March 2, 2009
HSI, The HSUS Applaud US House for Protecting Sharks
WASHINGTON — Humane Society International and The Humane Society of the United States applaud the U.S. House of Representatives for its decision Monday to increase protection for sharks, one of the most vulnerable groups of species in the ocean.
The Shark Conservation Act (H.R. 81), introduced by House Insular Affairs, Oceans and Wildlife Subcommittee Chairwoman Madeleine Z. Bordallo, D-Guam, makes it illegal to remove the fins from a shark at sea. Identical language was passed by the House last year, but the companion bill did not have a chance to be considered by the Senate before the session adjourned.
Each year, tens of millions of sharks worldwide have their fins brutally hacked off — often while still alive — and are thrown back overboard. This practice, known as shark "finning," is a space-saving measure: the low-value meat takes up too much freezer space while the fins take up little space and fetch high prices on East Asian markets. Because of the increasing demand for shark fin soup, United States and foreign fleets have profited from finning huge numbers of sharks. Since shark fins take up little space, there is no natural limit on the number of sharks being caught.
"Shark populations simply cannot withstand this level of pressure," said Patricia Forkan, president of HSI. "The Shark Conservation Act represents a huge step forward in the regulation of our shark fisheries and will enable the U.S. to lead the way in the global effort to conserve these vulnerable species. We applaud Chairwoman Bordallo for her work in getting this important bill passed."
The new act closes two major loopholes in the Shark Finning Prohibition Act of 2000. Vessels are no longer permitted to transport fins from finned sharks, even if they were simply transshipped from another vessel. The second loophole allowed fishers to remove the fins from sharks, but the weight of the fins was not permitted to exceed 5 percent of the weight of the carcasses when landed. While designed to prevent finning, this in fact allowed a great deal of room for cheating. The new clause that requires all sharks to be landed with their fins attached will make cheating impossible.
Conservationists are increasingly concerned that many shark species are being decimated around the world as a result of finning, overfishing and the lack of management of shark fisheries at the national, regional and global level.
- Recent studies in the Northwest Atlantic have shown steep declines in shark populations, particularly among highly migratory species. Since 1986, hammerheads have declined by 89 percent, thresher sharks by 80 percent, white sharks by 79 percent and tiger sharks by 65 percent. All recorded shark species in the region, with one exception, have declined by more than 50 percent in the past eight to 15 years. It is highly likely that similar results will be seen across the world's oceans.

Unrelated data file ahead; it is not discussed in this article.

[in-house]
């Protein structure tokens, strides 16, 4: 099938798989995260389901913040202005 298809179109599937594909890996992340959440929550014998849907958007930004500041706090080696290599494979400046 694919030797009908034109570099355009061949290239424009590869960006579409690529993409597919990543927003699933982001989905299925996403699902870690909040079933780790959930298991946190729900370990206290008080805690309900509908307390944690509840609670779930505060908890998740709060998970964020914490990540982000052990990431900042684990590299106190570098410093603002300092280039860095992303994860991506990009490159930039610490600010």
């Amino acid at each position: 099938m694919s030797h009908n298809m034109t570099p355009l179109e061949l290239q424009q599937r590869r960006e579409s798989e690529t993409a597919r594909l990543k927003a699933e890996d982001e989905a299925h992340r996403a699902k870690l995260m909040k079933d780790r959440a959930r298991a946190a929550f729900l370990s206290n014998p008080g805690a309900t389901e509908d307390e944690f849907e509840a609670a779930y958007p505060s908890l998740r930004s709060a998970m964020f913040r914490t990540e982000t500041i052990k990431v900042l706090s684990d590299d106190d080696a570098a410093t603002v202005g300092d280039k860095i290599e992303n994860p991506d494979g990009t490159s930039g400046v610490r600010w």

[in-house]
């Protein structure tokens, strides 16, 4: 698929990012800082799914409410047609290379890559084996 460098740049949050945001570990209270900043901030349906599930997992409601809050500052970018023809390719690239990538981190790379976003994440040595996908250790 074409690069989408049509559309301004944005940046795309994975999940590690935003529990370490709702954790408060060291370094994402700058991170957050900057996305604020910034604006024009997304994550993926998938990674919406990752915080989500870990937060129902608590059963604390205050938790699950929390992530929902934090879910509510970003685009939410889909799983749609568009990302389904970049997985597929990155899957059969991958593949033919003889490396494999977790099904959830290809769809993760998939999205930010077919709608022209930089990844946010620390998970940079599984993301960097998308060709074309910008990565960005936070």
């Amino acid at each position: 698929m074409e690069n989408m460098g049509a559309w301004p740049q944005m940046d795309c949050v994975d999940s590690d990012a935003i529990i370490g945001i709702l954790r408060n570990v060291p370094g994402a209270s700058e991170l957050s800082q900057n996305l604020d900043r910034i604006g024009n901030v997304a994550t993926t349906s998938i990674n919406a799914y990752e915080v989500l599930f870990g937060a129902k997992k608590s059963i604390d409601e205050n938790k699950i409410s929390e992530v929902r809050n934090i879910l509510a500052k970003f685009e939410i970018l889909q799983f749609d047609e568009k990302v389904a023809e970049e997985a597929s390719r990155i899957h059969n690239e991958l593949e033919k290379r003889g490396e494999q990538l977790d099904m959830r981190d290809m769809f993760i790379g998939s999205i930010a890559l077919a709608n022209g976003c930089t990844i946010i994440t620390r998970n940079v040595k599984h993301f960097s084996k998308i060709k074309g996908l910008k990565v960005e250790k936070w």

- Reported global trade in shark fins increased from 3,011 metric tons in 1980 to 11,732 metric tons in 2000. Much of the trade is unreported because many fins do not pass through normal landing channels and because most of the fin trade is conducted in cash to avoid tax and duties.
- Research in Hong Kong found that dried fins sold for as much as US $744 per kilogram in 2002. Research carried out in 2003 notes that dried shark fins in China retailed for US $200 to 300 per kilogram. In producer countries such as Costa Rica and Colombia, fishers are paid US $12 to 17 per kilogram for their fins.
- Shark fin soup can cost up to US $150 per serving in Hong Kong, but there are worrying signs of a new market opening up for lower-quality fins, allowing millions more people to buy products such as shark fin sushi, shark fin cookies, shark fin cat food and canned shark fin soup.
- Shark fin consists of collagen fiber and has no taste. Flavor is imparted to the soup by the addition of chicken or fish stock.
- Sharks are not ordinary fish. They take many years to mature, have long gestation periods and give birth to live young — or lay eggs — in very small numbers. In some cases of severe overfishing, recovery of the stock, if possible at all, would take decades. The "boom and bust" pattern of shark fisheries has been repeated all over the world wherever sharks have been targeted.
Humane Society International is the international arm of The Humane Society of the United States, one of the world's largest animal protection organizations — backed by 11 million people. HSI is creating a better future for animals and people through advocacy, education, and hands-on programs. Celebrating animals and confronting cruelty worldwide — On the web at hsi.org.